• Salary expenses will increase in FY2020 from the prior year by $135.8 million, or 5.4%. This includes a 2.5% cost of living adjustment. Benefit expenses will increase by $66.5 million or 4.6%, primarily due to a net increase in the required CPS contribution toward the Chicago Teachers Pension Fund in FY2020. Total compensation costs are expected to increase by $202.4 million, or 5.4%, to $4.2 billion in FY2020 from $4.0 billion in FY2019.
  • Student enrollment has declined by 11.6%, or 47,257 over the past ten years from 408,571 in FY2010 to 361,314 in FY2019. Enrollment is projected to decline another 2.2% to 353,360 in FY2020. The preliminary FY2020 enrollment projection includes a 2.9% decrease in K-8 and a 1.6% decrease in high school, but a 3.8% increase in preschool.
  • CPS will again rely on short-term borrowing through Tax Anticipation Notes (TANs), but the reliance on TANs has decreased by about $700 million from FY2017, and the projected interest cost for the TANs has decreased from a high of $68 million in FY2018 to $12 million in FY2020;
  • The District’s general obligation long-term debt increased by 33.0% in the five years from FY2014 through FY2018. As of June 30, 2019, CPS had $8.4 billion in bonds outstanding;
  • CPS is required to contribute $854.5 million to the Chicago Teachers’ Pension Fund in FY2020. The State of Illinois will cover $257.4 million of that amount, including $245.5 million to cover the normal cost and retiree healthcare plus an additional statutorily required contribution of $11.9 million. Approximately $477 million of the contribution will be covered by the dedicated property tax levy for teachers’ pensions; and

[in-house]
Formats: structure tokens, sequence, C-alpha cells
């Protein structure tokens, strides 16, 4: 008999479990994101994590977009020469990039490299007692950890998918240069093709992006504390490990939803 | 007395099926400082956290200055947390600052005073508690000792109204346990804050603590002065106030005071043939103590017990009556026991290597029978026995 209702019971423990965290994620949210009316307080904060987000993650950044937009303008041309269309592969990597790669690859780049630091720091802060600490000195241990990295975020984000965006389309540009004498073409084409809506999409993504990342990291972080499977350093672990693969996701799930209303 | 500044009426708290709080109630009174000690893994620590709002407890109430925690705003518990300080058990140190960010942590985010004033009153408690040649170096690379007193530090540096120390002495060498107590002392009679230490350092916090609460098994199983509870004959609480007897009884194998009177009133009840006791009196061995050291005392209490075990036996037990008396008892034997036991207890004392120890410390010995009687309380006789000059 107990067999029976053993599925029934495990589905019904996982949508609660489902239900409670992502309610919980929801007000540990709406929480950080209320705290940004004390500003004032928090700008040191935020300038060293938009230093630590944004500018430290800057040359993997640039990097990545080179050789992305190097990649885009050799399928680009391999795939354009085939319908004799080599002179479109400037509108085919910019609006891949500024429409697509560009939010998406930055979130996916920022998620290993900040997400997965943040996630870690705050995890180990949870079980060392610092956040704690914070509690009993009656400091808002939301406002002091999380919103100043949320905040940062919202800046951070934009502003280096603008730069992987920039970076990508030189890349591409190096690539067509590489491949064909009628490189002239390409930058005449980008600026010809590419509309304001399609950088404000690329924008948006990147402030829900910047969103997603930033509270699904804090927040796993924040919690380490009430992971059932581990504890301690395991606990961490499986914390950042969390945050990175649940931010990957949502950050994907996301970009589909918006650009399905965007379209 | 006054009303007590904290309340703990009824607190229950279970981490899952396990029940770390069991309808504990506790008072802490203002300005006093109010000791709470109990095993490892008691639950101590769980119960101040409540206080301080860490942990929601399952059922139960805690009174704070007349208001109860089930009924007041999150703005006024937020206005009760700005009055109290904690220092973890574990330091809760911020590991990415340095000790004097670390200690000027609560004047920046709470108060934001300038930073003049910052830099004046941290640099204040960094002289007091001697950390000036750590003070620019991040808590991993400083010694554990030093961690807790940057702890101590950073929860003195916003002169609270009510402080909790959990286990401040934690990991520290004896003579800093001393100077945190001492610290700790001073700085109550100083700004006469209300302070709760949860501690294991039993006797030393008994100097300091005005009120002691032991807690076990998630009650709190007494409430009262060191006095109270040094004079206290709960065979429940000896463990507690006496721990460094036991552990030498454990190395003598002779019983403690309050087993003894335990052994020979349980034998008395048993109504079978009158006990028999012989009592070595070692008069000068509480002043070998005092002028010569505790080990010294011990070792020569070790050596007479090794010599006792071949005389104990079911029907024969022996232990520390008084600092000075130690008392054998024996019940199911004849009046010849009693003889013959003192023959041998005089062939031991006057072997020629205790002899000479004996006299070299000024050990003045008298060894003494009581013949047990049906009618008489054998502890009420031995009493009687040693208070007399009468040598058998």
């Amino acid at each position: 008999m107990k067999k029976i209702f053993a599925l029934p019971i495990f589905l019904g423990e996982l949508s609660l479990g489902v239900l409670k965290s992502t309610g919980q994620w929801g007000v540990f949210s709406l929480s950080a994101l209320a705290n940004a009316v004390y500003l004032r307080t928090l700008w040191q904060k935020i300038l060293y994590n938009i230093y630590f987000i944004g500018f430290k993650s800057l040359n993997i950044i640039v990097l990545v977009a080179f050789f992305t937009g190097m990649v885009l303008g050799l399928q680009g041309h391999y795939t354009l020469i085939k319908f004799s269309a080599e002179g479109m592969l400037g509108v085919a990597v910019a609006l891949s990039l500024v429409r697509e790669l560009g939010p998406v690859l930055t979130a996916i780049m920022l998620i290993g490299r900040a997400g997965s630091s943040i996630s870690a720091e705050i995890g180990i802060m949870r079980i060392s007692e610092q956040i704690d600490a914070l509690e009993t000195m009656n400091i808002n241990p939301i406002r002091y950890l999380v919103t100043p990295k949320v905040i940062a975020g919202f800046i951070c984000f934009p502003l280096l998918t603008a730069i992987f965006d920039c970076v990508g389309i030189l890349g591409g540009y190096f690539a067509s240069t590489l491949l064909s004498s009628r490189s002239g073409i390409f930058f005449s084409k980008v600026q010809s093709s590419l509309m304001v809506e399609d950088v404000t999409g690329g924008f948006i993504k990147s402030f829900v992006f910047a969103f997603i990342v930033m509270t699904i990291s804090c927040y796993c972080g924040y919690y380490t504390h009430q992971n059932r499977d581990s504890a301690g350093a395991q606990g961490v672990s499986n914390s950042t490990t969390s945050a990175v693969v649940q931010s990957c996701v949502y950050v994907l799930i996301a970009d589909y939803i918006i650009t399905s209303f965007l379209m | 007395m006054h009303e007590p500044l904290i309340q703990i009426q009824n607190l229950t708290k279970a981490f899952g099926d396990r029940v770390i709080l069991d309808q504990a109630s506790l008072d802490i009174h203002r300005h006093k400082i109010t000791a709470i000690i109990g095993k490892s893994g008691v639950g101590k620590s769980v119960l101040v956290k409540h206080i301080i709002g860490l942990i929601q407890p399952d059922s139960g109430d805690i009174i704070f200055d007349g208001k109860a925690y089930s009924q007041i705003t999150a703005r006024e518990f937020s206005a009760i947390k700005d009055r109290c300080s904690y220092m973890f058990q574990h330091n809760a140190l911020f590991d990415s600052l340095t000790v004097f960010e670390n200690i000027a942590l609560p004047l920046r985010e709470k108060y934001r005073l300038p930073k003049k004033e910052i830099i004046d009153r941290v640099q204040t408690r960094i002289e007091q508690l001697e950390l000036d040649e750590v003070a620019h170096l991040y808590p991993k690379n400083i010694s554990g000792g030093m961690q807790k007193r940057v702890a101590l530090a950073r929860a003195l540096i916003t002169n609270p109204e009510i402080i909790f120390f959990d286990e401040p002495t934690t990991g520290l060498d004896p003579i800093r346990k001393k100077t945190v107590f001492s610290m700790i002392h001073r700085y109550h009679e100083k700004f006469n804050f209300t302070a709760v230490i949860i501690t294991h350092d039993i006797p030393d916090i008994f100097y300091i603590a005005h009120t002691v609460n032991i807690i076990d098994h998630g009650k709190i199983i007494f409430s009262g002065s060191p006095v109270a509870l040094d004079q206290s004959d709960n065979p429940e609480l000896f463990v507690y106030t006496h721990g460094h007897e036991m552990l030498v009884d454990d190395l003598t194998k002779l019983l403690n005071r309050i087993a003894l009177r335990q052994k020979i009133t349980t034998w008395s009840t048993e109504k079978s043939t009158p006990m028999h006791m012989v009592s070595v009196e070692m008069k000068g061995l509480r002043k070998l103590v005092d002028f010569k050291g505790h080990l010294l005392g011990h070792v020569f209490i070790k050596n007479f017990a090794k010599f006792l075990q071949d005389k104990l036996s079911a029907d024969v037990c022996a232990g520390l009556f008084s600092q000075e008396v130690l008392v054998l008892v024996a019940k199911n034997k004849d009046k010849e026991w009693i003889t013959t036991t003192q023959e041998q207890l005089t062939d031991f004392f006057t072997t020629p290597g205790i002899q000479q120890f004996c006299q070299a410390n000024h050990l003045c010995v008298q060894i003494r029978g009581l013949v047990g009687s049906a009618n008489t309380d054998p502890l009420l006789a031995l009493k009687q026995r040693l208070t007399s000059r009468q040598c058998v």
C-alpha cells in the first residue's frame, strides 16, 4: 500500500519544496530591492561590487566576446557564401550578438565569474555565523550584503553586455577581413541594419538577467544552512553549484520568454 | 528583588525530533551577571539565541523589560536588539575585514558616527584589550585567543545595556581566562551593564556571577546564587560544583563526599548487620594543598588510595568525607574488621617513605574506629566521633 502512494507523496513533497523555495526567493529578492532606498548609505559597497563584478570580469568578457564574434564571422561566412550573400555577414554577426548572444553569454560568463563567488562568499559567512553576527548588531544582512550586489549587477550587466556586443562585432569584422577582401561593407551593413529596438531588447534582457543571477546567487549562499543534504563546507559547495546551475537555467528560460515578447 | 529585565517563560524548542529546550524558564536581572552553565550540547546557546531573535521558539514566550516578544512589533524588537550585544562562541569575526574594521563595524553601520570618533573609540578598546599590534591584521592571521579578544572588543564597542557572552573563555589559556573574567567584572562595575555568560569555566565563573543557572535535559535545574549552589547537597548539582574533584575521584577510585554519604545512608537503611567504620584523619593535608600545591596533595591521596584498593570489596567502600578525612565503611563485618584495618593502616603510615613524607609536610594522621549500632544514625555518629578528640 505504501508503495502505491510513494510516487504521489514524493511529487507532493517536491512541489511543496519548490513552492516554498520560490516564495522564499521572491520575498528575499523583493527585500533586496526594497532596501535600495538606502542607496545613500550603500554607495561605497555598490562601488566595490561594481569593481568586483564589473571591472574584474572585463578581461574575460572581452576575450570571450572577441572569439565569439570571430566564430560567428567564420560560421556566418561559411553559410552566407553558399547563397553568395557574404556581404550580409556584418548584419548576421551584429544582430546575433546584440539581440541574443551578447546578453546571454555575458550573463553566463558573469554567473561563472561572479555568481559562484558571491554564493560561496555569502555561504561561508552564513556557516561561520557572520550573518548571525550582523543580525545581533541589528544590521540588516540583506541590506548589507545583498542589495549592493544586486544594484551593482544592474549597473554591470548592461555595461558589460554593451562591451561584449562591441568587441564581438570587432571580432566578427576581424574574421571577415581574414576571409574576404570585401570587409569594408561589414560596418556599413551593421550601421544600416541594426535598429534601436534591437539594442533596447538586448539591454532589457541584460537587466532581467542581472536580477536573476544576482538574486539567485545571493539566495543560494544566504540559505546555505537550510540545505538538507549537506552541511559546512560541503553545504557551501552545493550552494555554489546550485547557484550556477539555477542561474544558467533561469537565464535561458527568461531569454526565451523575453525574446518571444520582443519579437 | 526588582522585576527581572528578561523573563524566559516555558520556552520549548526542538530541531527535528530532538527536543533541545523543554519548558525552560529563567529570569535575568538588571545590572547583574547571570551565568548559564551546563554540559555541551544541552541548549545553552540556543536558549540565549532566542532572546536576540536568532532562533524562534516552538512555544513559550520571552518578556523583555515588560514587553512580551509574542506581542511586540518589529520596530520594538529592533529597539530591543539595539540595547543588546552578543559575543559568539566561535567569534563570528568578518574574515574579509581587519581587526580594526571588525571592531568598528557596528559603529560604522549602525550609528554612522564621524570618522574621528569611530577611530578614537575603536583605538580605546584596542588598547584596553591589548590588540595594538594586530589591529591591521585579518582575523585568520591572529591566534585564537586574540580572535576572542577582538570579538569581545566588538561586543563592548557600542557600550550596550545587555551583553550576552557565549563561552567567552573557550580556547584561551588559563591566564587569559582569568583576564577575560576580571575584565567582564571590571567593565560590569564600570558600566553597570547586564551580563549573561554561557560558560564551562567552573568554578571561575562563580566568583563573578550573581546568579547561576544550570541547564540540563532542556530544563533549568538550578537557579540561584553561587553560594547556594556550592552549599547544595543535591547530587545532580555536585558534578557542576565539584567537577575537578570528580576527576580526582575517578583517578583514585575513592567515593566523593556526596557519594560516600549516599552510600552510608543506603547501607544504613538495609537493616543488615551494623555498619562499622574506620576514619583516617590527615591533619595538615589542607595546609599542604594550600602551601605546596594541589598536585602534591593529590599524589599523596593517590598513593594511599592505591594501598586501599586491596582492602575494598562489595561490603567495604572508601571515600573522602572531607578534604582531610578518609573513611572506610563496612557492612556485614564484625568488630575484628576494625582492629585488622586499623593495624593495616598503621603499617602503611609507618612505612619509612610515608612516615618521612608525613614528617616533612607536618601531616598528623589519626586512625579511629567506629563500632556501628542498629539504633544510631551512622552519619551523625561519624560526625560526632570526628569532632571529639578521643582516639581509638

• The Chicago Teachers’ Pension Fund was 47.9% funded on an actuarial basis as of June 30, 2018, compared to 73.6% funded ten years prior. The Pension Fund had an Unfunded Actuarial Accrued Liability of $12.0 billion as of June 30, 2018, compared to $4.1 billion ten years prior.

The Civic Federation supports several aspects of the District’s FY2020 Proposed Budget:

  • Chicago Public Schools’ finances are more stable in the third year of State funding through the Evidence-Based Funding formula;
  • Pension funding for the Chicago Teachers’ Pension Fund is on more stable footing thanks to revenue measures included in the Evidence-Based Funding legislation;
  • The District has started to livestream Board of Education meetings to the public;